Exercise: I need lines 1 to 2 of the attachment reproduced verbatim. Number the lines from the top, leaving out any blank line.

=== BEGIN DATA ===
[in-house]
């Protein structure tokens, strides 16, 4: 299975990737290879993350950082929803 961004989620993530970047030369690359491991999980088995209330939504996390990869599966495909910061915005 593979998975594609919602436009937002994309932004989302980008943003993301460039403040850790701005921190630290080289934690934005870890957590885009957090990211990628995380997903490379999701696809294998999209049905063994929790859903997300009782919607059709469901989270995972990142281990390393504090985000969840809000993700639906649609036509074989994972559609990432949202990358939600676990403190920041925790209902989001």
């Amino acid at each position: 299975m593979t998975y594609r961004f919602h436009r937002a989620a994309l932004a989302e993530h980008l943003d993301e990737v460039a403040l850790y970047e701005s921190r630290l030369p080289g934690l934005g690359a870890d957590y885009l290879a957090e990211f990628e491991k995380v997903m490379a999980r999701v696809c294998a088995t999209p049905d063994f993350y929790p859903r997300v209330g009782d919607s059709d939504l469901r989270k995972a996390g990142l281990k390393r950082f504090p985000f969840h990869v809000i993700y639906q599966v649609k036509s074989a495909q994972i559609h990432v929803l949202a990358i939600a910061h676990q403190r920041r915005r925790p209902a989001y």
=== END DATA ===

[in-house]
């Protein structure tokens, strides 16, 4: 299975990737290879993350950082929803 961004989620993530970047030369690359491991999980088995209330939504996390990869599966495909910061915005 593979998975594609919602436009937002994309932004989302980008943003993301460039403040850790701005921190630290080289934690934005870890957590885009957090990211990628995380997903490379999701696809294998999209049905063994929790859903997300009782919607059709469901989270995972990142281990390393504090985000969840809000993700639906649609036509074989994972559609990432949202990358939600676990403190920041925790209902989001």